A couple of months ago I heard some noisy miners carrying on in a tree in the fenced off section of the old BP site at Waverton. I scanned the tree for several minutes but could see nothing. However, the noisies seemed convinced that the tree contained something they didn’t like, and continued to direct their abuse at it. So I tried looking from another viewpoint, and eventually saw this (hint: you can just see the head and yellow beak of a noisy miner abuser behind the abusee’s wing tips:)
I was pretty sure it was an owl, an exciting prospect as I had rarely seen or heard owls in the inner suburbs of Sydney. Back in the 1980s, we would occasionally hear the cry of a barking owl in Lane Cove’s Warraroon reserve, usually at about 3 a.m. It always woke us, because it evoked a furious response from our border collie. He would hurtle down the stairs, barking hysterically, and hurl himself at the back door. Since then, I had only seen one wild owl, probably a southern boobook, near the North Sydney Dem school one night about 15 years ago.
Now I was quite close to one, in broad daylight, if I could get a clear view through the leaves. After a bit of manoeuvring, and crouching lower, I could at last see an Eastern Barn Owl (Tyto delicatula).
The owl looked at me for a few seconds, then closed its eyes. It opened them again when more noisy miners and a pair of magpies arrived. Clearly this was enough, and the owl flew off, pursued by a gaggle of miners and magpies. The sudden departure caught me by surprise, but I managed to get an image before the entourage passed out of sight.
The owl only flew a few hundred metres, into a thicker group of shrubs and small trees near one of the paths, so I followed it. The path took me closer to the owl than previously, but the foliage was much thicker. By the time I arrived, the claque of pursuers had quietened, despite their being joined by a couple of butcher birds, and the owl seemed more settled as I lifted the camera again.
The first photo, and the following one I took while the owl briefly checked me out, were badly misted by out-of-focus vegetation.
After that, I was able to get around the worst of the blocking branches while I took some more. The owl had obviously decided I was harmless, and cooperated by giving me different portrait angles.
The last one I took reminded me of the English folk tale; if you walk around an owl it will turn its head to follow you, until it wrings its own neck. It’s based on the fact that owls can turn their heads up to 270° in each direction, to compensate for having forward-facing eyes, but in reality they do know when to stop!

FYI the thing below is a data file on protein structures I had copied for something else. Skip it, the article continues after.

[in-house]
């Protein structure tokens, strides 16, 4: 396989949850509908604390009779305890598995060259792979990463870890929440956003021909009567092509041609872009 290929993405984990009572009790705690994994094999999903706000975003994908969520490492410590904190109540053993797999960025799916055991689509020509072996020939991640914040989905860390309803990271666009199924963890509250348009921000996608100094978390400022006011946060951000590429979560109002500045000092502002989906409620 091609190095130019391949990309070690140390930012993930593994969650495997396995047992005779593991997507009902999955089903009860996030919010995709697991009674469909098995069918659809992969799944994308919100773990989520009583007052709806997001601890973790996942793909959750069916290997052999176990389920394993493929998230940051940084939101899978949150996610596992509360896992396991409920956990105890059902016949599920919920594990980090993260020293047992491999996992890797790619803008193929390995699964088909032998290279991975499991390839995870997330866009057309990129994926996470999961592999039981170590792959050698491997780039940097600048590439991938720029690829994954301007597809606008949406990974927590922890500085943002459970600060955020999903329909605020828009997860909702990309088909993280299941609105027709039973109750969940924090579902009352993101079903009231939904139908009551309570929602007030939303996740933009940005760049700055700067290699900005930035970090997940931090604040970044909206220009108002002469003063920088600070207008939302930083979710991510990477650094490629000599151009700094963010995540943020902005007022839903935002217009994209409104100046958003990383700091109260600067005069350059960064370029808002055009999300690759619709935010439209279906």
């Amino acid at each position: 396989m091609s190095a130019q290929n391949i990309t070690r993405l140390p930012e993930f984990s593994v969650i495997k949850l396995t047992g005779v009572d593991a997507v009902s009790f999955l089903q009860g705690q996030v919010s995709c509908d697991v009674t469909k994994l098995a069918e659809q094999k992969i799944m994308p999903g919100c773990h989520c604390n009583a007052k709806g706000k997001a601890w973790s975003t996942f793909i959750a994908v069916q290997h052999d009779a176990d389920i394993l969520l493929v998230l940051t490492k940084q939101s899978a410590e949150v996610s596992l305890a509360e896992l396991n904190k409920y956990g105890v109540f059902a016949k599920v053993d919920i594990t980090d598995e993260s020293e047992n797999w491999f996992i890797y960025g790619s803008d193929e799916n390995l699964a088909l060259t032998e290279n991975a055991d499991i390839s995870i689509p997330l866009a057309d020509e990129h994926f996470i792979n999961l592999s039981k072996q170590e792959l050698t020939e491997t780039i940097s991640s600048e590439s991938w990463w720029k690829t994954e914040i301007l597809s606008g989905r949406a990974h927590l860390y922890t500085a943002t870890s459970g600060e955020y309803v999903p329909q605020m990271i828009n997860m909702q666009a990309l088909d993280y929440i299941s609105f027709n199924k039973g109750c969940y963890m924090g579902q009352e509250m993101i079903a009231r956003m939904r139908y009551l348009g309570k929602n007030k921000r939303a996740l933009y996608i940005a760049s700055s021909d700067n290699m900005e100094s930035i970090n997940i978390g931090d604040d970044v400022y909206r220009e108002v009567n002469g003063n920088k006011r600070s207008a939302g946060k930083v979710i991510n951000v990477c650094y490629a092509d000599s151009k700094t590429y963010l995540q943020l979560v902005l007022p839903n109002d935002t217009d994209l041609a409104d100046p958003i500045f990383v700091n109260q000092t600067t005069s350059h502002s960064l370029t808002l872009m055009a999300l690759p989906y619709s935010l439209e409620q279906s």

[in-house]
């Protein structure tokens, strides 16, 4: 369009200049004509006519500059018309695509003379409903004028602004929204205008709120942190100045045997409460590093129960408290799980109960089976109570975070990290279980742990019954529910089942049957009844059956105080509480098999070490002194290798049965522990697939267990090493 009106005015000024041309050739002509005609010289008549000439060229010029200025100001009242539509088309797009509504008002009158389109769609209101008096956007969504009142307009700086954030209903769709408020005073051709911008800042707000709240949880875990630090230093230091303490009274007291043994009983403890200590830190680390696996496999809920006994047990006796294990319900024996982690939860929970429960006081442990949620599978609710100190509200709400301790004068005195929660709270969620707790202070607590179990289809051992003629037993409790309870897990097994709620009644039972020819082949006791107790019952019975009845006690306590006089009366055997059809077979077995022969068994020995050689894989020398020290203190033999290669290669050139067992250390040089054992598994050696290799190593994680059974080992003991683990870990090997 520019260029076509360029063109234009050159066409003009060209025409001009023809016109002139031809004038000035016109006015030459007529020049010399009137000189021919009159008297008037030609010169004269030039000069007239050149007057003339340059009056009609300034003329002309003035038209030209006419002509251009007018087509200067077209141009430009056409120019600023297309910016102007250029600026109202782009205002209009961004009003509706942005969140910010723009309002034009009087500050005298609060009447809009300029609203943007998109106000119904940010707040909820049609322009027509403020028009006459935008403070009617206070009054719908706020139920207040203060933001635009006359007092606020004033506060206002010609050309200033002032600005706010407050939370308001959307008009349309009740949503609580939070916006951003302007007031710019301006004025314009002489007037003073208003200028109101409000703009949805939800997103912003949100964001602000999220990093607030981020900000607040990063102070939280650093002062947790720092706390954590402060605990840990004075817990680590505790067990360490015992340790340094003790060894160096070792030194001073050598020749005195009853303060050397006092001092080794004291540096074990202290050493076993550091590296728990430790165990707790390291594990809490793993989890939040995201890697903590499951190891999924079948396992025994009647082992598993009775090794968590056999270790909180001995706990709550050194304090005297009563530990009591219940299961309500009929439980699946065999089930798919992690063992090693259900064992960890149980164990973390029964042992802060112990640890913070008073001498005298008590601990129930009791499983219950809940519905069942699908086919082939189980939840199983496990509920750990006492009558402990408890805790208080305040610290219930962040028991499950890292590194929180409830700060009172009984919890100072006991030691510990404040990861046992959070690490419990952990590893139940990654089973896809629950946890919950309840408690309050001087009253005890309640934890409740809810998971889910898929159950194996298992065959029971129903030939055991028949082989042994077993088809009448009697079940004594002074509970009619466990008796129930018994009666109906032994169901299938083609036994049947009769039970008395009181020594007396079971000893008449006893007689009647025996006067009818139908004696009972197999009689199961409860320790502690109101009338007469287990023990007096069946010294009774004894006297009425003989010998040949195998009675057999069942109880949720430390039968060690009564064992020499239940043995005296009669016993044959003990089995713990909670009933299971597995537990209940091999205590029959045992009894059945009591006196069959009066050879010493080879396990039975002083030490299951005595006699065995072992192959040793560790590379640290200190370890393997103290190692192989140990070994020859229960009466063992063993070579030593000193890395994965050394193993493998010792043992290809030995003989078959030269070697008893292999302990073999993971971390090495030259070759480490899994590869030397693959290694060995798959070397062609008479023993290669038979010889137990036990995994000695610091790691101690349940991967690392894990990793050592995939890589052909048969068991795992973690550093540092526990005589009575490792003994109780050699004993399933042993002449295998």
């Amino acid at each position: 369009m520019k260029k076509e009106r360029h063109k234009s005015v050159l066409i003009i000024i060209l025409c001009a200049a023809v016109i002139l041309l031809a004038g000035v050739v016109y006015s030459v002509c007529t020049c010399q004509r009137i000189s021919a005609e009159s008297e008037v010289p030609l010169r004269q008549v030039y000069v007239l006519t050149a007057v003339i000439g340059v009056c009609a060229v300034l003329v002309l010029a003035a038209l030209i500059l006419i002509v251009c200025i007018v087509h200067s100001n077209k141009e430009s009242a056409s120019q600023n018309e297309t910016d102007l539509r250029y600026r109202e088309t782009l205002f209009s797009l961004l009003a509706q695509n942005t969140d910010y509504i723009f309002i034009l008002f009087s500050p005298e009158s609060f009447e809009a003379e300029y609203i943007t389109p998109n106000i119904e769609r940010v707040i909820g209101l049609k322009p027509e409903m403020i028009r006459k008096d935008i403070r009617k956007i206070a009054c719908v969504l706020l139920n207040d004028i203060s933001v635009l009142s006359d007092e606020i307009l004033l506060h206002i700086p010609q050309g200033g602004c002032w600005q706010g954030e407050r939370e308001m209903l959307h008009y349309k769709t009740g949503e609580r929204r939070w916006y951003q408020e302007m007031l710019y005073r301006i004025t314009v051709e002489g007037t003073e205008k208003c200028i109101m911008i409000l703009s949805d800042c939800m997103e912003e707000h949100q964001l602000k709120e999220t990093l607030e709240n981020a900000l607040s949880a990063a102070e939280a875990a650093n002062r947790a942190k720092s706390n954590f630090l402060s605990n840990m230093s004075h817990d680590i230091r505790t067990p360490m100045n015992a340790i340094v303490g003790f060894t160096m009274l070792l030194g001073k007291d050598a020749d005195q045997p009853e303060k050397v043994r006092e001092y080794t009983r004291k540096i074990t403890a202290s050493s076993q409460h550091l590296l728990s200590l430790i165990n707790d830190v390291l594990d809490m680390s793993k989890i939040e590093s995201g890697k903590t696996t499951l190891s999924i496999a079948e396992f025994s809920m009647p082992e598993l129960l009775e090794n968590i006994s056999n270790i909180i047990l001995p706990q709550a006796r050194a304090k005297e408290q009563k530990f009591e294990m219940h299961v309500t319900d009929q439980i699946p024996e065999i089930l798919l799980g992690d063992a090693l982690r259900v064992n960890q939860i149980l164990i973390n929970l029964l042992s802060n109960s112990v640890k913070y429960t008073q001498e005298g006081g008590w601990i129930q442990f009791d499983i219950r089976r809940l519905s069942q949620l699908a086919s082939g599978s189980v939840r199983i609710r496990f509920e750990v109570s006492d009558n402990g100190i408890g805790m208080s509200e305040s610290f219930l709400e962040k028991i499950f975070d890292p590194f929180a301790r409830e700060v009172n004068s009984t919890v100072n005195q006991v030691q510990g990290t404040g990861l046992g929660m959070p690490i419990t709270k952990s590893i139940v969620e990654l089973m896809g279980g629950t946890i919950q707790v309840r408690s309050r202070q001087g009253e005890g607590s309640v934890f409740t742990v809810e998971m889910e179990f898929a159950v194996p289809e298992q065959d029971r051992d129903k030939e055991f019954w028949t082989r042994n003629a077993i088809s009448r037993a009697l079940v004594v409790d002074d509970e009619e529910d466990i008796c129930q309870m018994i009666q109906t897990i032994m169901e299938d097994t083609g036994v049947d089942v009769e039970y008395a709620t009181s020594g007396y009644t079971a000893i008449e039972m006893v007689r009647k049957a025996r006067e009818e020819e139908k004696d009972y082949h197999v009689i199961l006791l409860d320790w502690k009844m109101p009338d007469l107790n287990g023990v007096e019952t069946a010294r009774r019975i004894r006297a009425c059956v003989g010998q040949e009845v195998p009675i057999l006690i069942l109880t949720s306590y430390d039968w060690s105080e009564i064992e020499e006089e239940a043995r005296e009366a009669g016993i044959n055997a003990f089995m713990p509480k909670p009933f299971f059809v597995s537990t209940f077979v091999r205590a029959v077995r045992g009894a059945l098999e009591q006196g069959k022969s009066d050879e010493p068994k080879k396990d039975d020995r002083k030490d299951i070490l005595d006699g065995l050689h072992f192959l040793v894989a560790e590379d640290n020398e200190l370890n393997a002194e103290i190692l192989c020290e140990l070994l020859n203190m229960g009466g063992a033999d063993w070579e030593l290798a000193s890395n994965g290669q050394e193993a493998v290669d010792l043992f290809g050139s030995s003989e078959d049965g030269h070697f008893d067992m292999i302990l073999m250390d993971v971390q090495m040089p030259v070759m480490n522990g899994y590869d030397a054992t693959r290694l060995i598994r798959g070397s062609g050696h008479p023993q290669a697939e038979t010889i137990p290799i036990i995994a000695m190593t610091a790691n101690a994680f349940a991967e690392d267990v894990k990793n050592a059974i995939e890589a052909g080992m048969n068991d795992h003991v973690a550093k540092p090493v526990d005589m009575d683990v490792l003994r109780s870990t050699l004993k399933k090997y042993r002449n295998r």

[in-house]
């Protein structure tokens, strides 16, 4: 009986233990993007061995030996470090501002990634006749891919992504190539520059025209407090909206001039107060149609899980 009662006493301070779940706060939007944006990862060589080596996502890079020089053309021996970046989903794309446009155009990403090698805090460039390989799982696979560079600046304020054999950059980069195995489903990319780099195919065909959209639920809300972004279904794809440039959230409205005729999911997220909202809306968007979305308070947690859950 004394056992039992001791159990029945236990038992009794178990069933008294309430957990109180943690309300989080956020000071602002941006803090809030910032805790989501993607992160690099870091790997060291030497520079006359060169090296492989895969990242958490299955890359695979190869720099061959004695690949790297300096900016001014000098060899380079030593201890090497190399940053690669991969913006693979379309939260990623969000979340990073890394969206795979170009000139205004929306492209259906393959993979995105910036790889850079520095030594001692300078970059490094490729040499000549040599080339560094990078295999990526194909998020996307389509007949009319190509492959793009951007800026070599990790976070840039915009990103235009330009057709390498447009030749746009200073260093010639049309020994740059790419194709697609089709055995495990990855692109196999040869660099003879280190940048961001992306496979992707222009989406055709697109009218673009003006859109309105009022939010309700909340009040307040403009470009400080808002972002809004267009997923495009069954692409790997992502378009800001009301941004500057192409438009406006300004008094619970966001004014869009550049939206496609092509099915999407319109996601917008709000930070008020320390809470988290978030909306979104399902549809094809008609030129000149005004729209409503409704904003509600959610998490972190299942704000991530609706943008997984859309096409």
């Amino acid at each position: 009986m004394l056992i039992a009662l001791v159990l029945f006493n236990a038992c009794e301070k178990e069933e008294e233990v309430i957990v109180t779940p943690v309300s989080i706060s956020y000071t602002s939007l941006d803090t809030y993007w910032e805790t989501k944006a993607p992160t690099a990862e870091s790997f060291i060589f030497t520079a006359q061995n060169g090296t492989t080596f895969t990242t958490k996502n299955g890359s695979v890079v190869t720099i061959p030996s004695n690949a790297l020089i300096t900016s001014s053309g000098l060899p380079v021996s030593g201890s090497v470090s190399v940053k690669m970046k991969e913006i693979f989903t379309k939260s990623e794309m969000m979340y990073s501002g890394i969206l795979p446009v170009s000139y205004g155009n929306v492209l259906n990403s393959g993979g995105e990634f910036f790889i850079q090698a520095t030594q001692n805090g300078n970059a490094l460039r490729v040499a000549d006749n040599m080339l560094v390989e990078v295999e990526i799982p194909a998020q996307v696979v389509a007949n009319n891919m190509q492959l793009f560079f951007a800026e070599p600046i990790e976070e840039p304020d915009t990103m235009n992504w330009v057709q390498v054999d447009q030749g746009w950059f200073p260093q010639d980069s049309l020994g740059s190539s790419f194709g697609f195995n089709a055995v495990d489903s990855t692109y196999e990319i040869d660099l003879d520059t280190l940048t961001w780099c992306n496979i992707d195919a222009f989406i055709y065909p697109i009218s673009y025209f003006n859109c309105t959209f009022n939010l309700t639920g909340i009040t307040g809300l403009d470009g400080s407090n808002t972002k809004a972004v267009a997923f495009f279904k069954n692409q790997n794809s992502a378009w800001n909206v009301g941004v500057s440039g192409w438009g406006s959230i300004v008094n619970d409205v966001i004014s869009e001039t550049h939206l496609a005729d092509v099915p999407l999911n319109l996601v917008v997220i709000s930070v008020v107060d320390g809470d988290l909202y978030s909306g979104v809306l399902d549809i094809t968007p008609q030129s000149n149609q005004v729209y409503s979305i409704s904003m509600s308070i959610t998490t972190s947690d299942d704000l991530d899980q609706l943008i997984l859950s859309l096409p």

There are many other folk tales about owls. They are often thought to have special powers, I think because of their having a “face” and hunting at night when spirits walk. In some cultures, the owl is an icon of wisdom; the symbol of the goddess Athena was an owl.
In other cultures, they are regarded as foolish, for example in India in Hindi an idiot is ullu ka pattha (owl = ulu or ullu). But in many parts of India an owl sitting on the rooftop is seen as a sign of impending doom. In ancient Egypt, too, the owl (Moloch) was associated with mourning and death.
On this sinister theme, there is the anecdote of Captain J Kincaid, writing about his experiences in the Spanish Peninsular campaign 1811-1814:
“Prior to the action of the Nivelle, an owl had perched itself on the tent of one of our officers (Lieut. Doyle). This officer was killed in the battle, and the owl was afterwards seen on Capt. Duncan's tent. His brother-officers quizzed him on the subject, by telling him that he was the next on the list; a joke which Capt. D. did not much relish, and it was prophetic, as he soon afterwards fell at Tarbes.”
Barn owls in particular seem to come in for a bad press. The Newuk tribe of California believed that after death, the brave and virtuous became Great Horned Owls, whilst the wicked were doomed to become Barn Owls.
Perhaps the noisy miner tribe of Waverton share this belief. However “my” barn owl seemed to be a perfectly peaceful and well-behaved bird, by daylight at least.
North Sydney – my home suburb – holds Sydney’s second largest CBD. However its parks and bushland areas, and those of neighbouring councils such as Willoughby, host a surprising variety of native flora and fauna. These bush areas are maintained by dedicated council staff, often working with local resident volunteers.